Well, this is a bit awkward. If you’re looking for my September post, there isn’t one. It’s not my fault. Irma did it.
When we heard the cranky old crone was heading our way, we did what normal Floridians do—we panicked! Well, not exactly, but we were very, very worried. Tremendously worried. Trust me. Hugely worried. And we prepared earlier and more sensibly because Irma was aiming at us with a Cat-5 left hook that would flatten everything.
I thought last November brought the worst disaster that could hit our country. I was spot on target then, but as we watched Texas get flattened and flooded by Hurricane Harvey we humbly bumped November down a notch. We had a minute to breathe, then Irma bullied and bruised her way through Florida. This crazy Cousin of Harvey’s was predicted to pulverize what we might loosely call the normal way of life in Florida. Fortunately, she danced her way out of the state leaving less wreckage than Harvey. But she left us with hearts hurting for the suffering of others, and an urgent need to offer aid and comfort.
What happened next was like some nutty weatherman saying, “But wait! That’s not all! Along with Harvey and Irma, we’ll send Maria free of charge to Puerto Rico!” And since Satan apparently thought we weren’t getting to his place fast enough in a handbasket, he took matters in his own hands. Literal Insanity blasted its way through Las Vegas, and Hell came to the U.S.A. with the sight of California going up in flames like a wickedly bad horror movie.
And still good people give—even their lives—to help others. And I say a big heartfelt thanks, and blessing in abundance to all of those good people. Now, despite whatever continued cyberstalking could strip from us—besides what’s left of our dignity—for now, manmade disasters lie stuck in the sludge at the swampy bottom of the Pool of Tragic Events. But sooner or later, perpetrators will get their comeuppances! As of this writing, hope springs eternal that common decency will prevail.
Okay. If you got this far, you’ve made it through satire, sarcasm, a trenchant view of current conditions, and perhaps dramatic (tragic) irony. Merriam-Webster defines this form of irony as “…what happens when the audience realizes that Romeo and Juliet’s plans will go awry.” And, early on, many of us were alert to signs that plans were about to go drastically awry!
I use this form of writing when my first response is anger about conditions that bring horrible situations piling up one behind the other like a debacle on I-95. That’s when, like today, the spirit of Andy Rooney drifts into the room, puts a hand on my shoulder, and says, “Steady, girl. No nastiness. Teach, don’t tweet the first thing that comes into your mind. Leave that to those who know no better. Smooth and subtle…no matter what ruffles.”
(So, Andy, how did I do?)
1.) I had to enter that sales-pitch drawing; you know, the one that says I’m about to win $15,000,000?
2.) My eyes hurt. I’ve been staring at Facebook for two hours straight. But that’s important. It’s today’s link to the outside world, right? When it works.
3.) I was filling out marketing postcards for my next book, which will come out…soon…I hope.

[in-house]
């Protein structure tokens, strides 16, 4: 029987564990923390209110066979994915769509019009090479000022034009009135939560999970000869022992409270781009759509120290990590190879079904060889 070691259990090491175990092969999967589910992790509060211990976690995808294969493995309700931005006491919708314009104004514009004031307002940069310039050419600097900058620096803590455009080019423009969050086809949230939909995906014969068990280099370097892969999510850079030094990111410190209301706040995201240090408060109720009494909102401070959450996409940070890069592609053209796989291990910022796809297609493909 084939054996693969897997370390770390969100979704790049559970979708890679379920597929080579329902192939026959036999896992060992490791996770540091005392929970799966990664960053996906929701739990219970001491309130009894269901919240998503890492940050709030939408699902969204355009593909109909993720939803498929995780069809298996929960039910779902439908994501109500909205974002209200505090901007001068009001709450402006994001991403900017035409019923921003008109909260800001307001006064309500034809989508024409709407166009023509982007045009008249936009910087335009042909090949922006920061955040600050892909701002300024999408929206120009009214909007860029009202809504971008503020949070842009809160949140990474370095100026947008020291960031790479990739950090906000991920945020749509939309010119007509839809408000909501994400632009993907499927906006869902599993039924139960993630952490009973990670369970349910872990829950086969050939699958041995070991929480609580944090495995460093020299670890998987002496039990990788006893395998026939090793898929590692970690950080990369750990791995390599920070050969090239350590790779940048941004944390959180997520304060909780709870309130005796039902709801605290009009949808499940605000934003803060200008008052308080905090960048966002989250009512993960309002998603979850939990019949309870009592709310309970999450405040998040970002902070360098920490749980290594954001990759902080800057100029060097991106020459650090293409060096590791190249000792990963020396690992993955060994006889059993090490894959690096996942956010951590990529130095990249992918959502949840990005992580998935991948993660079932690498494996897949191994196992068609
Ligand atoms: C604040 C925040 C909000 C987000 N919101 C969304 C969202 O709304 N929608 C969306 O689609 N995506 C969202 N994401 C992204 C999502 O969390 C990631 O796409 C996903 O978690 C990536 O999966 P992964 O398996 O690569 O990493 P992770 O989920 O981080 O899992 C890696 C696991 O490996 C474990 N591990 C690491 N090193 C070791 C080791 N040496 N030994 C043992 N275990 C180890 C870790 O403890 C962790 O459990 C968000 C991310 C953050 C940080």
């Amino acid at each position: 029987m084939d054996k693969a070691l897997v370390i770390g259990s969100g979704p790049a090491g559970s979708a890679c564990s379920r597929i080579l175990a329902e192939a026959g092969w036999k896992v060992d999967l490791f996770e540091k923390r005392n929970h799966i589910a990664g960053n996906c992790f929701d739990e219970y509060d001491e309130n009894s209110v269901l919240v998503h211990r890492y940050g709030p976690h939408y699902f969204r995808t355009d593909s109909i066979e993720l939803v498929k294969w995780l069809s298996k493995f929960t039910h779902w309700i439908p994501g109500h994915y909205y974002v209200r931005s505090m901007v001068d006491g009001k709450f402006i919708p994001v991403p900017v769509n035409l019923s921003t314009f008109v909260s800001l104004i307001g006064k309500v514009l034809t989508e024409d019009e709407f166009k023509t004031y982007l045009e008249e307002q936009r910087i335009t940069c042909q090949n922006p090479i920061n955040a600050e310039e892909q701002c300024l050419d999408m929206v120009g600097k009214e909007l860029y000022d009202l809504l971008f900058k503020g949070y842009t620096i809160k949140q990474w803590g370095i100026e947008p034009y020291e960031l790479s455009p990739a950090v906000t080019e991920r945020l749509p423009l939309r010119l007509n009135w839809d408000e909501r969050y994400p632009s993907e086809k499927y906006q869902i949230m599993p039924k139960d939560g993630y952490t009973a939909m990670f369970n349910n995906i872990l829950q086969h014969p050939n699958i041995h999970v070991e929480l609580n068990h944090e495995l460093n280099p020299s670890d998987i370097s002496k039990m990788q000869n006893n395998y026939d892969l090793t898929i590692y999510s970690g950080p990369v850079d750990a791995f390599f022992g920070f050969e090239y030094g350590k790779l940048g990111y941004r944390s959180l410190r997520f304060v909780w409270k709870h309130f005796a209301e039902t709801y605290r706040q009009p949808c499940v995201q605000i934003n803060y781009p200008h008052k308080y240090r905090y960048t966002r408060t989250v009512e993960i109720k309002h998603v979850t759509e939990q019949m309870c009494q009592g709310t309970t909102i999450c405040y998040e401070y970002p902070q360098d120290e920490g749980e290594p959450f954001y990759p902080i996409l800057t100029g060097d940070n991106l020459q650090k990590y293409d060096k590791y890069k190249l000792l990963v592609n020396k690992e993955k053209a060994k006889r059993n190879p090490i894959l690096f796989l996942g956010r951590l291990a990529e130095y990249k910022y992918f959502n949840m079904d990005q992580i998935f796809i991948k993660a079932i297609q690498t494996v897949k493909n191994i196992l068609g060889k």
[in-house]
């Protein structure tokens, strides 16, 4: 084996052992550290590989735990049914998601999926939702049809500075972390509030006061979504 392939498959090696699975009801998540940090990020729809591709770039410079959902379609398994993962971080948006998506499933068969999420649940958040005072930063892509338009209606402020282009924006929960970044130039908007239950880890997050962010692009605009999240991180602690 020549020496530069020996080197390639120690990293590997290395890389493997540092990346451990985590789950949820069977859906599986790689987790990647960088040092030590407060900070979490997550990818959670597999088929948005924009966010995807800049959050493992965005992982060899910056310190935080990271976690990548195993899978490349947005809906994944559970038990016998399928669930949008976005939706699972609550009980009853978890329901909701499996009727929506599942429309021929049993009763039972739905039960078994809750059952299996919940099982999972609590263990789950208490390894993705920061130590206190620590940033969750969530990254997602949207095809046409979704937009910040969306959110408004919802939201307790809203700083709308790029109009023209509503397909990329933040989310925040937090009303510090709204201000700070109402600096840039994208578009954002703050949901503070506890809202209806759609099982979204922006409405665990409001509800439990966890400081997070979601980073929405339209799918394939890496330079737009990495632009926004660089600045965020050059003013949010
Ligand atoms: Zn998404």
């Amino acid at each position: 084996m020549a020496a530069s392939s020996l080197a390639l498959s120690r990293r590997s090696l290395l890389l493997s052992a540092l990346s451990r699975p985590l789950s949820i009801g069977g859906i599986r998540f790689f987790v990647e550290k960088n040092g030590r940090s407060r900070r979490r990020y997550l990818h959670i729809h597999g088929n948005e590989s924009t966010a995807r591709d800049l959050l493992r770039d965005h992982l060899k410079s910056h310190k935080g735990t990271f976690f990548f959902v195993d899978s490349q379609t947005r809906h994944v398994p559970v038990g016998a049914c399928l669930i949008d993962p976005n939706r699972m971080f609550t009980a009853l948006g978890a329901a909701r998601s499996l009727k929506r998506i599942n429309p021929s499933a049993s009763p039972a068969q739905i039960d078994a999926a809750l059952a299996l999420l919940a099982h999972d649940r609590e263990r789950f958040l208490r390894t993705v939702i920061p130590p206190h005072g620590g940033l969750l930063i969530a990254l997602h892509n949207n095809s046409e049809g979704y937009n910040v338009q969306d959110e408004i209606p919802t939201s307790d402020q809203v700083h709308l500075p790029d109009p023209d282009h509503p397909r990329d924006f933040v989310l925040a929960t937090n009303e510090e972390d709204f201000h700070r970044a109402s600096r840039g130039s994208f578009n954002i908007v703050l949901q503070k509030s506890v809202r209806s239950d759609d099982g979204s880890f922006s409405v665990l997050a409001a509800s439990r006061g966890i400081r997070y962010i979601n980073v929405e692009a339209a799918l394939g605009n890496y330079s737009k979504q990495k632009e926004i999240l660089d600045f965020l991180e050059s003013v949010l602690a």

4.) I checked into Dictionary.com and got distracted. I love etymology! It’s like word DNA.
5.) I had to file reports for my writers’ organization and that took too much time.
6.) Then I needed a break to read the comics. Everybody needs to laugh, right? Don’t bug me.
7.) I get aggravated and can’t write when I’m under pressure.
8.) I need to follow the news so I can scribble a bunch of snarky slogans.
9.) I had to clean out my desk, and that filled up the trash can, so…
10.) I had to empty the trash. I can’t concentrate with a full trash can staring me in the face.
11.) The mail came. A catalog had 20% off a blouse I really want. And shoes. Maybe I’d better look a little closer. I may have missed something.
12.) I don’t write well in the morning. Just slogans. After I watch the news. I need coffee. And half a bagel.
13.) It’s too noisy outside. What are my neighbors doing now?
14.) It’s too quiet inside. I wonder what the dog’s doing now?
15.) I can’t forget to use my Dunkin’ Donuts coupon. It expires today.
16.) I need to drop stuff off at Goodwill. And maybe I’ll check out Publix for BOGOs.
17.) I must check the newspaper before I recycle it. Maybe there’s another BOGO I missed.
18.) Found a list of upcoming events at Sunrise Theater. Oh, I need to sign up for some of these! Where’s the phone? Where are my credit cards? In my purse. Where’s my purse?
19.) Emptied the coffee pot. Ran the clean cycle.
20.) Reheated last cup of coffee. Decided “What the heck,” and had the last half-bagel.
21.) I can’t write while eating and drinking.
22.) I can’t stand having a dirty cup and plate on my desk.
23.) Had to empty clean dishes from the washer so I could put the dirty ones in.
24.) Can’t stand clutter. Had to put the clean tableware where it belonged.
25.) Now I’ve had too much caffeine. I can’t sit still at the computer.
And, dear Muse, if that’s not enough reasons, TRUST ME…. Oh, now there’s a good one for a snarky slogan. BELIEVE ME… that’s another. Boy, I’m on a roll now. Hey, Six-, ten-, twelve-word slogans–that counts as writing, no? How about that? I was writing all the time!